The ascetic activity of the nationalists provides results. For the first time in the long years of Bolshevik enslavement, Kyiv began to speak openly about statehood, national symbols appeared, and the Church began to hold services in Ukrainian.

The newspaper "Ukrainian Word" mentioned various issues and was an anti-imperial one. The differences between Ukrainian and Russian culture and spirituality were constantly emphasized. There were cases when articles in which the authors praised the Führer, his "new order", were brought to the "Ukrainian Word" or the "Lytavry". Teliga refused to publish such posts, although this very often became an occasion for denunciations to the Gestapo.

Political life was active in Kyiv. In particular, on the initiative of the de facto head of the OUN in Ukraine O. Olzhych, the Ukrainian National Council was established, a representative body headed by the rector of Kyiv Polytechnic, Professor Mykola Velychkovsky. OUN Rada established contacts with all regions of Ukraine, with its assistance the Ukrainian Academy of Sciences, Kyiv University, Kyiv Polytechnic Institute - were resumed, a network of primary and secondary schools, the cooperative movement were established and regular delivery of food and firewood to the capital was organized.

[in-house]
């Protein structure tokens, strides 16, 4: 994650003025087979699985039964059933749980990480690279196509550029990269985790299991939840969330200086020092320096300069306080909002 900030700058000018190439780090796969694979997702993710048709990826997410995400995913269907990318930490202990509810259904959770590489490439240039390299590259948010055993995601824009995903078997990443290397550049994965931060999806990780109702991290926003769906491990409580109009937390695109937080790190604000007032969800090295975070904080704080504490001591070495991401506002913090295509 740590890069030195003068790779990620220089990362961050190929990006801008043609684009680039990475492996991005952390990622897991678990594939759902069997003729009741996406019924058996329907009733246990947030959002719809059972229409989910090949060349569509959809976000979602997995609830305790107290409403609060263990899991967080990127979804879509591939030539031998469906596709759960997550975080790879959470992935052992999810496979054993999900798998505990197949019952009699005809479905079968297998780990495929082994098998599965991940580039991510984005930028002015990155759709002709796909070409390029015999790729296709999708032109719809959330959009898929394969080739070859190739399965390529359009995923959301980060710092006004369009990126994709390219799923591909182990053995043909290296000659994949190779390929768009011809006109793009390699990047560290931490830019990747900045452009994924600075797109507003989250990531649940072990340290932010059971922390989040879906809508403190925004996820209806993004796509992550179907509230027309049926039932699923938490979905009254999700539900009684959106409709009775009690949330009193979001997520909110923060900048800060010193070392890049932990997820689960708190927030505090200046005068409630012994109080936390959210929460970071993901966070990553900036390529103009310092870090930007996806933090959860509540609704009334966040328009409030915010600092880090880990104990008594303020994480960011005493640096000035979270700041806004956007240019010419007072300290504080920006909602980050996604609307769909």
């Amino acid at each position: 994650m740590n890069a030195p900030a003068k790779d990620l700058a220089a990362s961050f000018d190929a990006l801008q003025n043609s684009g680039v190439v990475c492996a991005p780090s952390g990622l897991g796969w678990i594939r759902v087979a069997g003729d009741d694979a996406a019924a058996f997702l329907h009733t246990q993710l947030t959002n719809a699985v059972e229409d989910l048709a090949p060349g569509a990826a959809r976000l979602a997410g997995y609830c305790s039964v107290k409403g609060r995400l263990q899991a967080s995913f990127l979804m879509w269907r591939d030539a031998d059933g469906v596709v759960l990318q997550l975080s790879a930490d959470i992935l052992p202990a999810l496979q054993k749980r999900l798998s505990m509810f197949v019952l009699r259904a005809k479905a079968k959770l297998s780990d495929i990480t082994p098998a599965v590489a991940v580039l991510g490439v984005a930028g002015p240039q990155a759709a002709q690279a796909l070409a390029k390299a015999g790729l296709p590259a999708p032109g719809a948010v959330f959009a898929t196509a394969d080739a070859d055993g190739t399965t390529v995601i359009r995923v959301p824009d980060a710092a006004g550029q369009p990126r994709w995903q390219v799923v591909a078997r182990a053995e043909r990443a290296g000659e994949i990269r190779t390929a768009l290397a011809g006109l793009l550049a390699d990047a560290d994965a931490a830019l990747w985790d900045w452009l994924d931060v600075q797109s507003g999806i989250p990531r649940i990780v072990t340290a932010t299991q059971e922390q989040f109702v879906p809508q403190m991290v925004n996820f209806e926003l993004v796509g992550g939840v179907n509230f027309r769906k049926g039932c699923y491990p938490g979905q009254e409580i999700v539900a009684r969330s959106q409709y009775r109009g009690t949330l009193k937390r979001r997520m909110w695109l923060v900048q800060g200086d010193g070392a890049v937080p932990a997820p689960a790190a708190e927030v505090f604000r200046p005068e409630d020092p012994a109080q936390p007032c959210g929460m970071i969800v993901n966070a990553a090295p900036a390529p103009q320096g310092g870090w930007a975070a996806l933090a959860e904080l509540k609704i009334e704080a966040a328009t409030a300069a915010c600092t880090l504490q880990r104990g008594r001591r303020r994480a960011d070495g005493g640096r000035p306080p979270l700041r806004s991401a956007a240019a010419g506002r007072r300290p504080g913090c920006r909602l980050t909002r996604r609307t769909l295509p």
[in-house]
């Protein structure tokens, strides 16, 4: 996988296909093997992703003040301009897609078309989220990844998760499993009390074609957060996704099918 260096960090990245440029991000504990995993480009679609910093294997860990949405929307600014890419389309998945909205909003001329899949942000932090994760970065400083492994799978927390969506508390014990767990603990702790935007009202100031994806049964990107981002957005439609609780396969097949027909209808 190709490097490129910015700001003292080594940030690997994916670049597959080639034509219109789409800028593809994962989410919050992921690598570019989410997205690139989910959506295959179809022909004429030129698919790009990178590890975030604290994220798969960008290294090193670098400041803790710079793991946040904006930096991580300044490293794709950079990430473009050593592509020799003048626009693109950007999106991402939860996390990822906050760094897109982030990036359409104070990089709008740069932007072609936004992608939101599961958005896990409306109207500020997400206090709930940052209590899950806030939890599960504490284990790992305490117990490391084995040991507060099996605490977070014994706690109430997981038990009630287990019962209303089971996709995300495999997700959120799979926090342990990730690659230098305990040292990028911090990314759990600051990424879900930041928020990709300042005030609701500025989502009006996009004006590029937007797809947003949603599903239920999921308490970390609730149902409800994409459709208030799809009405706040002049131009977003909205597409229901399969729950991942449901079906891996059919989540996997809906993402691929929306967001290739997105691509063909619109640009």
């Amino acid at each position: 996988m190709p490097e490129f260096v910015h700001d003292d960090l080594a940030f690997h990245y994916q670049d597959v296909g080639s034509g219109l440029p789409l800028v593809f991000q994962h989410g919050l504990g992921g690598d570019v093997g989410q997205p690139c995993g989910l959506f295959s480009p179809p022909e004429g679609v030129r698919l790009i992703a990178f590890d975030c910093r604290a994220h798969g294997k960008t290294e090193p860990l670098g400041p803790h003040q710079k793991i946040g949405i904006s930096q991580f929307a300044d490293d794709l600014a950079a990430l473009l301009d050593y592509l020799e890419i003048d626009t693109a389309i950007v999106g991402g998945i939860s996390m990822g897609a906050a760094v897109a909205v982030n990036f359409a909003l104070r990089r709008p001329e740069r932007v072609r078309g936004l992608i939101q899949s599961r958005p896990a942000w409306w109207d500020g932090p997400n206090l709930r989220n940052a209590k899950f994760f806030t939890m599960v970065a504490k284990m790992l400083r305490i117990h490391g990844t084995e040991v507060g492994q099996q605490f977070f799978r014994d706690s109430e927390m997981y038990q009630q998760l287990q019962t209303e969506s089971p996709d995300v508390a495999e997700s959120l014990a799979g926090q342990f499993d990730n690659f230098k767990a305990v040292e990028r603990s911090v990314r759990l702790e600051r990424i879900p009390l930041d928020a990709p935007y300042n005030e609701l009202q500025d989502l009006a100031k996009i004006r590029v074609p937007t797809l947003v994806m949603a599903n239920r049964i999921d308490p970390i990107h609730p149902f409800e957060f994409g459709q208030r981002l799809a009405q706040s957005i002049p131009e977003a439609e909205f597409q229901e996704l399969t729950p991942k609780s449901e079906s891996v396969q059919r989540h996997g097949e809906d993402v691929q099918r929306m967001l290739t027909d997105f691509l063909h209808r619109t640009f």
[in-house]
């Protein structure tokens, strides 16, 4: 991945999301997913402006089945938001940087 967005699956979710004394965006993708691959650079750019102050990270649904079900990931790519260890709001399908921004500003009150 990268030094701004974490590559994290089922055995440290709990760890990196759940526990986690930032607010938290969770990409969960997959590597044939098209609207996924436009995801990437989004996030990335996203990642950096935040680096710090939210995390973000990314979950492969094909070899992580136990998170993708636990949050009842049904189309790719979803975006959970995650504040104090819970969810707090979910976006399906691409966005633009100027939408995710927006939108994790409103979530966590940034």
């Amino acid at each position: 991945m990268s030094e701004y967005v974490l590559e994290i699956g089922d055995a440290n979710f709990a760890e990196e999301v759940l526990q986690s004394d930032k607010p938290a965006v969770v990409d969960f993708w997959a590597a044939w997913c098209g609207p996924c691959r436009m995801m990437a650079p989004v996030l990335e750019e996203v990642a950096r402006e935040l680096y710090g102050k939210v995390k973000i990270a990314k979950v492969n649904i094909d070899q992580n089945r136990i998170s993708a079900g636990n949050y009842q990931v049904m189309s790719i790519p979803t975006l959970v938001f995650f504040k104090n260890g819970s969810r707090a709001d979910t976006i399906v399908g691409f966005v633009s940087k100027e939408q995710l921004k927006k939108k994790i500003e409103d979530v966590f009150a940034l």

Of course, the activity of the OUN in Kyiv could not be out of the attention of the German authorities for a long time. The capital lived in constant anticipation of arrests. The first wave of repression swept the city in December 1941. A number of underground nationalists were arrested. Among them were Ivan Rohach, Yaroslav Orshan-Chemyrynsky, Mykola Oliynyk, and other employees of "Ukrainian Word". The newspaper stopped publishing. The "Lytavry" was r closed a bit later.

Olena Teliga was also in mortal danger. She knew about it, but flatly refused to leave the city, and concentrated all her efforts on the work of the Writers' Union.

According to historians, on February 22, 1942, a Ukrainian patriotic writer was shot dead in Babyn Yar together with her husband and colleagues.

On February 21, 1992, on the 50th anniversary of the execution of Olena Teliga and her associates, a wooden cross was erected in Babyn Yar in memory of the executed OUN members.

On February 25, 2017, a monument to O. Teliza and her associates was unveiled on the corner of Ilyenko and Teliga streets.